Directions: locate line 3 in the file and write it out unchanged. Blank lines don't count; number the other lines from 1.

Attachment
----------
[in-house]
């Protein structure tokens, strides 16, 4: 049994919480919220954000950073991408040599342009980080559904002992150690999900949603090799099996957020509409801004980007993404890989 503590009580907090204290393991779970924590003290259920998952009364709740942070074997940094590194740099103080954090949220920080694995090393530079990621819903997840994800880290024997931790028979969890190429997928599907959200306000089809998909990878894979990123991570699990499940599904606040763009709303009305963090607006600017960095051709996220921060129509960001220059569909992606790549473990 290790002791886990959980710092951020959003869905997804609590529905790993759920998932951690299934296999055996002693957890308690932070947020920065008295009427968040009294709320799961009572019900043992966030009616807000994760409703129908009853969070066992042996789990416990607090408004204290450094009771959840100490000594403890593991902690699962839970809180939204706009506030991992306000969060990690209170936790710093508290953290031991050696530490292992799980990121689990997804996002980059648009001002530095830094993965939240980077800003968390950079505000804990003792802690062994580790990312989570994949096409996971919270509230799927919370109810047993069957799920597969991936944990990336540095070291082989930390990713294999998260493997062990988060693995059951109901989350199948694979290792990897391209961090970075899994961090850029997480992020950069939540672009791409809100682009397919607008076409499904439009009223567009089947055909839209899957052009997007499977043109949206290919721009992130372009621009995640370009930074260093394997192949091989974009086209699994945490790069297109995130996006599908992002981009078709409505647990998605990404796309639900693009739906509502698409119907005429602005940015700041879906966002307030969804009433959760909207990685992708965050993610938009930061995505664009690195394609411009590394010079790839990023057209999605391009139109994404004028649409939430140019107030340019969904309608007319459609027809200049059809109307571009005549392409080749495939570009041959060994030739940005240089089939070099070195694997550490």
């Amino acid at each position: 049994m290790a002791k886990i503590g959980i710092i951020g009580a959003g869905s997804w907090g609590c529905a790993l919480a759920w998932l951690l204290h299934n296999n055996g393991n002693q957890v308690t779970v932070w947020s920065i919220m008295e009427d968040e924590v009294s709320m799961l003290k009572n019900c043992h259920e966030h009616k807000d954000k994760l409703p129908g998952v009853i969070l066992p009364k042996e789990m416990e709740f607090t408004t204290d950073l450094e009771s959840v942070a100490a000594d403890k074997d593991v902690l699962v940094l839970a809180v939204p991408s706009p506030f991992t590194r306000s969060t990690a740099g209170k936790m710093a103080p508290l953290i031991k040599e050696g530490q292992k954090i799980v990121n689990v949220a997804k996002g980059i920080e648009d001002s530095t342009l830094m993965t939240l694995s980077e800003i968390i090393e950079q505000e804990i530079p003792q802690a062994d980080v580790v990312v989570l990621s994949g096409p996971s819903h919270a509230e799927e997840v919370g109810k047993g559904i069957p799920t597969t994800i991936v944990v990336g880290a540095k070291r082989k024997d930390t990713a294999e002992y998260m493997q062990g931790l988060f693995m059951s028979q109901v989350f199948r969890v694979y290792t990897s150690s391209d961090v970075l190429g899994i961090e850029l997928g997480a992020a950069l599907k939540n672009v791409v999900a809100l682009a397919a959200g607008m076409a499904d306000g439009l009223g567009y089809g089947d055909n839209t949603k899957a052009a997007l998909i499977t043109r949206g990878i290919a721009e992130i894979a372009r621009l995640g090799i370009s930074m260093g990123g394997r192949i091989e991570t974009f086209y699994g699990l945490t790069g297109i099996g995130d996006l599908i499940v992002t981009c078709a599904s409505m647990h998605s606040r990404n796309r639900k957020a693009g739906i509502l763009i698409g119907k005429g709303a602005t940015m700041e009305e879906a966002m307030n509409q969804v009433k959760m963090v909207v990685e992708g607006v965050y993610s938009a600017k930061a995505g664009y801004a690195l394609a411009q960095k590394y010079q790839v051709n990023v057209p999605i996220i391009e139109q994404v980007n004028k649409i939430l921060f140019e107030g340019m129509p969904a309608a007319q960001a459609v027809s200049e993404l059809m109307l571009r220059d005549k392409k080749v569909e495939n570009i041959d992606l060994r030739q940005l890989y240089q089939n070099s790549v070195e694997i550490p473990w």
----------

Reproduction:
């Amino acid at each position: 049994m290790a002791k886990i503590g959980i710092i951020g009580a959003g869905s997804w907090g609590c529905a790993l919480a759920w998932l951690l204290h299934n296999n055996g393991n002693q957890v308690t779970v932070w947020s920065i919220m008295e009427d968040e924590v009294s709320m799961l003290k009572n019900c043992h259920e966030h009616k807000d954000k994760l409703p129908g998952v009853i969070l066992p009364k042996e789990m416990e709740f607090t408004t204290d950073l450094e009771s959840v942070a100490a000594d403890k074997d593991v902690l699962v940094l839970a809180v939204p991408s706009p506030f991992t590194r306000s969060t990690a740099g209170k936790m710093a103080p508290l953290i031991k040599e050696g530490q292992k954090i799980v990121n689990v949220a997804k996002g980059i920080e648009d001002s530095t342009l830094m993965t939240l694995s980077e800003i968390i090393e950079q505000e804990i530079p003792q802690a062994d980080v580790v990312v989570l990621s994949g096409p996971s819903h919270a509230e799927e997840v919370g109810k047993g559904i069957p799920t597969t994800i991936v944990v990336g880290a540095k070291r082989k024997d930390t990713a294999e002992y998260m493997q062990g931790l988060f693995m059951s028979q109901v989350f199948r969890v694979y290792t990897s150690s391209d961090v970075l190429g899994i961090e850029l997928g997480a992020a950069l599907k939540n672009v791409v999900a809100l682009a397919a959200g607008m076409a499904d306000g439009l009223g567009y089809g089947d055909n839209t949603k899957a052009a997007l998909i499977t043109r949206g990878i290919a721009e992130i894979a372009r621009l995640g090799i370009s930074m260093g990123g394997r192949i091989e991570t974009f086209y699994g699990l945490t790069g297109i099996g995130d996006l599908i499940v992002t981009c078709a599904s409505m647990h998605s606040r990404n796309r639900k957020a693009g739906i509502l763009i698409g119907k005429g709303a602005t940015m700041e009305e879906a966002m307030n509409q969804v009433k959760m963090v909207v990685e992708g607006v965050y993610s938009a600017k930061a995505g664009y801004a690195l394609a411009q960095k590394y010079q790839v051709n990023v057209p999605i996220i391009e139109q994404v980007n004028k649409i939430l921060f140019e107030g340019m129509p969904a309608a007319q960001a459609v027809s200049e993404l059809m109307l571009r220059d005549k392409k080749v569909e495939n570009i041959d992606l060994r030739q940005l890989y240089q089939n070099s790549v070195e694997i550490p473990w």